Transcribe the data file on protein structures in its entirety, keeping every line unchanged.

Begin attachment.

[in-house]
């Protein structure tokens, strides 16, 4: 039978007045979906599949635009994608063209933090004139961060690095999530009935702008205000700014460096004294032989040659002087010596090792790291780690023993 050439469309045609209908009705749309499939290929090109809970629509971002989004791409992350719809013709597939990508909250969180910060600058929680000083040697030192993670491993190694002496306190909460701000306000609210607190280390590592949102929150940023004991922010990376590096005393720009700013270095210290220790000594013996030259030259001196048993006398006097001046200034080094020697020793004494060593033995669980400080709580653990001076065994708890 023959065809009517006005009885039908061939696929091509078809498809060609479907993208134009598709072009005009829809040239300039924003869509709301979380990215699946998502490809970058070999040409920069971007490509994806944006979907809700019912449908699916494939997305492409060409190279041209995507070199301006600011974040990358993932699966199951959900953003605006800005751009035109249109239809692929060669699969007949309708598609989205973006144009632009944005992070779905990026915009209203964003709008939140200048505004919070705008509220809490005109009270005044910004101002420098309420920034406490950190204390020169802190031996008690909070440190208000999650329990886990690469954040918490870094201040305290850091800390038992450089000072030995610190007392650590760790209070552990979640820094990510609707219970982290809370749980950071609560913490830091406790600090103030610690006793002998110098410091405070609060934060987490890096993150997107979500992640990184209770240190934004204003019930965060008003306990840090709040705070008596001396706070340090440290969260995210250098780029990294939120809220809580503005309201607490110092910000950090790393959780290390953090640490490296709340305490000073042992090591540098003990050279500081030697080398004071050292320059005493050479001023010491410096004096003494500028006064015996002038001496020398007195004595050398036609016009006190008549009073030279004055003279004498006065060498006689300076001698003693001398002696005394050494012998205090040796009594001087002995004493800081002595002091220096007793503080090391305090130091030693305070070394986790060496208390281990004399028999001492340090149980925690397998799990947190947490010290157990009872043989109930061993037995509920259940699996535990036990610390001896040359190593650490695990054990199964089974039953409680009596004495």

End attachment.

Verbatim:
[in-house]
């Protein structure tokens, strides 16, 4: 039978007045979906599949635009994608063209933090004139961060690095999530009935702008205000700014460096004294032989040659002087010596090792790291780690023993 050439469309045609209908009705749309499939290929090109809970629509971002989004791409992350719809013709597939990508909250969180910060600058929680000083040697030192993670491993190694002496306190909460701000306000609210607190280390590592949102929150940023004991922010990376590096005393720009700013270095210290220790000594013996030259030259001196048993006398006097001046200034080094020697020793004494060593033995669980400080709580653990001076065994708890 023959065809009517006005009885039908061939696929091509078809498809060609479907993208134009598709072009005009829809040239300039924003869509709301979380990215699946998502490809970058070999040409920069971007490509994806944006979907809700019912449908699916494939997305492409060409190279041209995507070199301006600011974040990358993932699966199951959900953003605006800005751009035109249109239809692929060669699969007949309708598609989205973006144009632009944005992070779905990026915009209203964003709008939140200048505004919070705008509220809490005109009270005044910004101002420098309420920034406490950190204390020169802190031996008690909070440190208000999650329990886990690469954040918490870094201040305290850091800390038992450089000072030995610190007392650590760790209070552990979640820094990510609707219970982290809370749980950071609560913490830091406790600090103030610690006793002998110098410091405070609060934060987490890096993150997107979500992640990184209770240190934004204003019930965060008003306990840090709040705070008596001396706070340090440290969260995210250098780029990294939120809220809580503005309201607490110092910000950090790393959780290390953090640490490296709340305490000073042992090591540098003990050279500081030697080398004071050292320059005493050479001023010491410096004096003494500028006064015996002038001496020398007195004595050398036609016009006190008549009073030279004055003279004498006065060498006689300076001698003693001398002696005394050494012998205090040796009594001087002995004493800081002595002091220096007793503080090391305090130091030693305070070394986790060496208390281990004399028999001492340090149980925690397998799990947190947490010290157990009872043989109930061993037995509920259940699996535990036990610390001896040359190593650490695990054990199964089974039953409680009596004495």